We hold these truths to be self-evident: that all men are created equal…
But are they? Not in the slightest. Equality is a myth. But it is a necessary myth.
Consider: Equality implies two things that are measurable which, when measured, turn out to be the same.
How do you measure a man?
You can measure some things. Bobby can lift fifty pounds over his head; Freddy can lift ninety. We say that Freddy is stronger than Bobby: in this instance we have a measure and can tell whether the two are equal or not.
And any given two people are very rarely equal in strength. Or in any measurable fashion.
But it gets more complicated. Freddy’s arms may be stronger, but Bobby may have stronger legs, or the ability to hold up his maximum weight for seven times as long. So what do we factor as more important? How many pounds of arm strength equates in value to a pound of leg strength? And how do we factor endurance in? Is it a straight-up multiplier that increases for each given length of time, or is it a curve? In either case, what should the length of time be, and how strong should the multiplier or exponent be?
Now factor in other matters. There is such a thing as moral superiority, for Jesus says that people will be better or worse off in Hell depending on what they knew and how they acted. But what constitutes a point of moral goodness or badness? How do you measure it? And once you have a measure, how many pounds of strength equals a point of morality? Can they even be compared?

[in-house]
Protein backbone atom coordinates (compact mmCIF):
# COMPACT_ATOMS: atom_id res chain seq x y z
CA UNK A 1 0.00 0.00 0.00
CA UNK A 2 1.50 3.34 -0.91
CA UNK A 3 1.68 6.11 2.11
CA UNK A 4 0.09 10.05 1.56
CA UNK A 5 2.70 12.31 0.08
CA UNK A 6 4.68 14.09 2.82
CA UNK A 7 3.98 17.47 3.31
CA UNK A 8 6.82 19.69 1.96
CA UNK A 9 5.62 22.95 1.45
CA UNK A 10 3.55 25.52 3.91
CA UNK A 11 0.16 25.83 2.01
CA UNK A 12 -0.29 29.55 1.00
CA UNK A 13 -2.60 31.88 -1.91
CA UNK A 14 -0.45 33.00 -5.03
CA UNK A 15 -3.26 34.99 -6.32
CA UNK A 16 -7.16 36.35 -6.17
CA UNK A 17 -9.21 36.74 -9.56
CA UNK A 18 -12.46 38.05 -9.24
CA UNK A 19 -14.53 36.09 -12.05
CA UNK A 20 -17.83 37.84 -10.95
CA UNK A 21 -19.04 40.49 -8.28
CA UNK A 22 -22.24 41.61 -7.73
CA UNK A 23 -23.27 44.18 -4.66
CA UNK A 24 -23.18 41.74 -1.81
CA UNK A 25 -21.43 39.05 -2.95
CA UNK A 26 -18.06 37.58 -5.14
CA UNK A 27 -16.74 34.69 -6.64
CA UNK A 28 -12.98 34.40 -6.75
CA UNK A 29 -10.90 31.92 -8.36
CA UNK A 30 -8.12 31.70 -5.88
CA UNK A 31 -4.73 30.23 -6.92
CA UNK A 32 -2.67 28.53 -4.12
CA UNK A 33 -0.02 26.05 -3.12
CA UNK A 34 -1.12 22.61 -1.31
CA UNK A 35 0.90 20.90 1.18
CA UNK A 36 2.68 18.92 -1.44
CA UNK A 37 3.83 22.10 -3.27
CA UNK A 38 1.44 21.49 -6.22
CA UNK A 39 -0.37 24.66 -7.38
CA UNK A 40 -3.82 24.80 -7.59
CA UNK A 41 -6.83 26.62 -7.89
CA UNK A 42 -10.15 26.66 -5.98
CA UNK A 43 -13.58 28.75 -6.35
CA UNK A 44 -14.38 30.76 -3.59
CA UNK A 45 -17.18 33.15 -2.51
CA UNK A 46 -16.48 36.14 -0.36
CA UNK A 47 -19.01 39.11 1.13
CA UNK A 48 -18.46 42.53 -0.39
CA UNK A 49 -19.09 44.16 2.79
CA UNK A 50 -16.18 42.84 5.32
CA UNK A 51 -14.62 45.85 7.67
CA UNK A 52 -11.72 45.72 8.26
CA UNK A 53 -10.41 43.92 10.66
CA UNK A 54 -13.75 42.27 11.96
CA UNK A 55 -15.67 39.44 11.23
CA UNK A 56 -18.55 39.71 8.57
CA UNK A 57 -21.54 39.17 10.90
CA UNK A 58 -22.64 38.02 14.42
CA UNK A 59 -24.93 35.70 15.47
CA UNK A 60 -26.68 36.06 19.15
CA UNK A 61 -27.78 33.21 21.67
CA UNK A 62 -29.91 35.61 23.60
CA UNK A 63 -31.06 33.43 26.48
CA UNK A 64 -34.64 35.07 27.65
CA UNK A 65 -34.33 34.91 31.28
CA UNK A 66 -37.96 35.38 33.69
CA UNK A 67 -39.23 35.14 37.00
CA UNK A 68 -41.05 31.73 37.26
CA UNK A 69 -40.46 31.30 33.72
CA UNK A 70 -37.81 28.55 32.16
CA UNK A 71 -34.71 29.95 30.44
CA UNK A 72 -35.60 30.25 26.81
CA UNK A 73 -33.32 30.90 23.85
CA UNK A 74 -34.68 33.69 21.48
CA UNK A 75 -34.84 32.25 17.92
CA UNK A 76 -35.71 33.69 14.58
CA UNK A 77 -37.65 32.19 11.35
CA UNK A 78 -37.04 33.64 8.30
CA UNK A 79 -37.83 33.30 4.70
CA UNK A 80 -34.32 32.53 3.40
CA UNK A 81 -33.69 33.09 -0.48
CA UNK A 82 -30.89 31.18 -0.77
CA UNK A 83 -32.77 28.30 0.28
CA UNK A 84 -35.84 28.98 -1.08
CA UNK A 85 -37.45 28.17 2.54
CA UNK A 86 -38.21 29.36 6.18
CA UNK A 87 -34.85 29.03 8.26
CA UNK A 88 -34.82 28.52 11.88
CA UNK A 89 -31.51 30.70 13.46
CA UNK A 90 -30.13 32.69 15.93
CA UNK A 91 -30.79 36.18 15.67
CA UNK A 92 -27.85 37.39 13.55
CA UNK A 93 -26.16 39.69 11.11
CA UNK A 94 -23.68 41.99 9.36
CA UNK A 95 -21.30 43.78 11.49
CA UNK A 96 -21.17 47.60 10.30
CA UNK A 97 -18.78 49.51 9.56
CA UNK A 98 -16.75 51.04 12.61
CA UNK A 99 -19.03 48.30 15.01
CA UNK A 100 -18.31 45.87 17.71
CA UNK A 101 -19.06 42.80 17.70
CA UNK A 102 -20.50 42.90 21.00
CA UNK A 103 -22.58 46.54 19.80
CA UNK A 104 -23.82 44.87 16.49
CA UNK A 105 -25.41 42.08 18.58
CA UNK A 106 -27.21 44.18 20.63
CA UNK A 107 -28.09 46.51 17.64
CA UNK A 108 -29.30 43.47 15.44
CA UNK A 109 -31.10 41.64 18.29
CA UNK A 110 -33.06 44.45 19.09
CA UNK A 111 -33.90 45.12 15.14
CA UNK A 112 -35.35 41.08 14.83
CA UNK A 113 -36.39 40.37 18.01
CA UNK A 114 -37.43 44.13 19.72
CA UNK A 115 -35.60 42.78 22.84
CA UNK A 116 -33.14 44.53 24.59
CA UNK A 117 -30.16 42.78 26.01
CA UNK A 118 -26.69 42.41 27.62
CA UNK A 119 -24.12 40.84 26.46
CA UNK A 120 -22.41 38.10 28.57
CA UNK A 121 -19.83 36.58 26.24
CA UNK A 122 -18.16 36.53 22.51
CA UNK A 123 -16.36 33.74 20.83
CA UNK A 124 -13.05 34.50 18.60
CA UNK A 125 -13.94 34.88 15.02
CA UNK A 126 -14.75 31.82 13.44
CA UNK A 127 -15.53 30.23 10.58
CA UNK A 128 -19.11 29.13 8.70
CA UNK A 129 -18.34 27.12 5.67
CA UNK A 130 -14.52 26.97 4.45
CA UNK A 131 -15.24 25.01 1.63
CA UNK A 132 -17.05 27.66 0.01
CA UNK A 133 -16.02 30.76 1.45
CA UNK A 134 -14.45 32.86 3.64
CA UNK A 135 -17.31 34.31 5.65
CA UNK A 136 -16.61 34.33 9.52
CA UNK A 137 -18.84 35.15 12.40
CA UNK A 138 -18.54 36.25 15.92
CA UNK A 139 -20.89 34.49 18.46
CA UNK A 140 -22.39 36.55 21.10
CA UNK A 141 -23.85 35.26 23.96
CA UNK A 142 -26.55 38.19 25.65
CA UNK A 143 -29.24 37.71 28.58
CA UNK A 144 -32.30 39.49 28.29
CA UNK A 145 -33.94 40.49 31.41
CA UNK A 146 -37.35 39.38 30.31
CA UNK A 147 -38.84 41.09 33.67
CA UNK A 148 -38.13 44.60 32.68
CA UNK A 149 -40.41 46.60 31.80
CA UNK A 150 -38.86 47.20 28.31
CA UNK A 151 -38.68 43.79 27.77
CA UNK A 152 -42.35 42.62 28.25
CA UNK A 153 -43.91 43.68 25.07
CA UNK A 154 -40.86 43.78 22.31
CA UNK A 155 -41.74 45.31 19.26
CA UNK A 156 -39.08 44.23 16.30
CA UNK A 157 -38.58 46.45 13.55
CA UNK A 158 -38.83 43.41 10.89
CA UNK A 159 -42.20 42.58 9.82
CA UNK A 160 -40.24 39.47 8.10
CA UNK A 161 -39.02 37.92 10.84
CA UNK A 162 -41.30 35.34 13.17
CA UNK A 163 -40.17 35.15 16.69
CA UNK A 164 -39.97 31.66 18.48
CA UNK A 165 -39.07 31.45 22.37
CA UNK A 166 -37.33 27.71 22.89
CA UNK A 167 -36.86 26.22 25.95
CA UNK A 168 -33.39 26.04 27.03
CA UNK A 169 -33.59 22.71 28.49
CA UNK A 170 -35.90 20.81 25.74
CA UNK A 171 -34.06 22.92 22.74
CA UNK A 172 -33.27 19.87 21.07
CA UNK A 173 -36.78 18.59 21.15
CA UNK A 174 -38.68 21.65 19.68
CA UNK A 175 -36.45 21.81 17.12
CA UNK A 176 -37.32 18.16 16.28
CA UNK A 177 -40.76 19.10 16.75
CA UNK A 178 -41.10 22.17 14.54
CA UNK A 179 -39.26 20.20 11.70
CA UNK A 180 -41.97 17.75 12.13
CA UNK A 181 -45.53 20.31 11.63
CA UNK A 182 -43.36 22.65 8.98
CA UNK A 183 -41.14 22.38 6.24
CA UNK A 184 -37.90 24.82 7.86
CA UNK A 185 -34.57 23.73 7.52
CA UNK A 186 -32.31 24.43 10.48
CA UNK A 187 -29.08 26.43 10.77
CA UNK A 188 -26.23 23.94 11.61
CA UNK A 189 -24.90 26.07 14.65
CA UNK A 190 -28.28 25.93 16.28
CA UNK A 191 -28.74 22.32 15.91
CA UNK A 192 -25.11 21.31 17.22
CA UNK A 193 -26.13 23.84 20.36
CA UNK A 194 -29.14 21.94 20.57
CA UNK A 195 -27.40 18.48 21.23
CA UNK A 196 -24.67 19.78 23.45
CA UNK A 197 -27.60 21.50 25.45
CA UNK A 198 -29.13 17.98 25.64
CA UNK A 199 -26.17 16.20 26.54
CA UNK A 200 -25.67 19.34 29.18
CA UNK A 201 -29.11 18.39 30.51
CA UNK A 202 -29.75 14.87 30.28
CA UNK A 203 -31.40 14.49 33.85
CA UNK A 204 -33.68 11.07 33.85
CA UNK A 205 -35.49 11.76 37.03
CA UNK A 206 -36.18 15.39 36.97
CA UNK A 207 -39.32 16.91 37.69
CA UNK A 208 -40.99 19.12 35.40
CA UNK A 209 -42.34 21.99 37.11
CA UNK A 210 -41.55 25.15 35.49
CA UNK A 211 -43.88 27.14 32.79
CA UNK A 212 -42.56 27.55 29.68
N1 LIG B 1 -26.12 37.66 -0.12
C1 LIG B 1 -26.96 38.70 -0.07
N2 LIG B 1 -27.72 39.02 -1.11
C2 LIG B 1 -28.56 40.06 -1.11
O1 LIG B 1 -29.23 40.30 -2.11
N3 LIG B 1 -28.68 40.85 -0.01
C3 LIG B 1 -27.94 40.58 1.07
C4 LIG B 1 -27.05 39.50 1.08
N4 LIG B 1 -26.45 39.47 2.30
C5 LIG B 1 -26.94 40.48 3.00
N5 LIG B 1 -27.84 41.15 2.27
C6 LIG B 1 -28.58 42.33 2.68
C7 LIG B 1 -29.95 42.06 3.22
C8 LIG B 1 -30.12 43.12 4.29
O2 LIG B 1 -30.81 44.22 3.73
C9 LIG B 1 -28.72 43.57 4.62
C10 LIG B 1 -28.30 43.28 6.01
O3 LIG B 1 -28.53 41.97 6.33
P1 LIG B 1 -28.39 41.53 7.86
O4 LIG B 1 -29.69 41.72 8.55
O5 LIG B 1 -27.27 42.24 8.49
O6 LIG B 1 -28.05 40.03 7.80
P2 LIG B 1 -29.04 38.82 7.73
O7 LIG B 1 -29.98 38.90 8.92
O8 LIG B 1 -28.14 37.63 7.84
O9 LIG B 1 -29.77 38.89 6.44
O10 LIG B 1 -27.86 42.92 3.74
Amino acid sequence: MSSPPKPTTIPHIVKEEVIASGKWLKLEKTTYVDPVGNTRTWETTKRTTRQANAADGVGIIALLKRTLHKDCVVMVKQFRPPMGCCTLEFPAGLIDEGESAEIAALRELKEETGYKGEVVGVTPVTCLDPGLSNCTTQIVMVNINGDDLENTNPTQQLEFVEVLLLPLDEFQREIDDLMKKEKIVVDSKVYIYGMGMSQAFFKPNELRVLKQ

Even more easily quantified things, like how many multiplication problems a man can do in a minute, don’t logically cut across lines. Does four math problems equal one minute-pound of strength? Ten? One half?
So, there it is. We two, you and I, are not equals. Either you, or I, is stronger. Either you, or I, is morally superior. Either you, or I, is more intelligent. Either you, or I, is financially better off.
Some of these, like strength or wealth or certain types of intelligence, we can quantify and compare here and now. Some, like morality, wisdom, and other types of intelligence are either hard, or impossible. And summing up a man, deciding which measures count more and which count less, is humanly impossible. If it even can be done, it can only be done by God.
And it does not necessarily have to be doable. God’s judgement will be based on our obedience, or rather on His Son’s obedience, not on whether we are stronger or faster or brighter. So, these various axis of measurement need not have any correspondence to one another whatsoever.
All men are not created equal. I would not be surprised to learn that no men are created equal. But no man is able to judge the relative value of another except in a very limited and shallow way.
So the only sensible thing is to throw up our hands, say “I don’t know,” and treat each other as equals.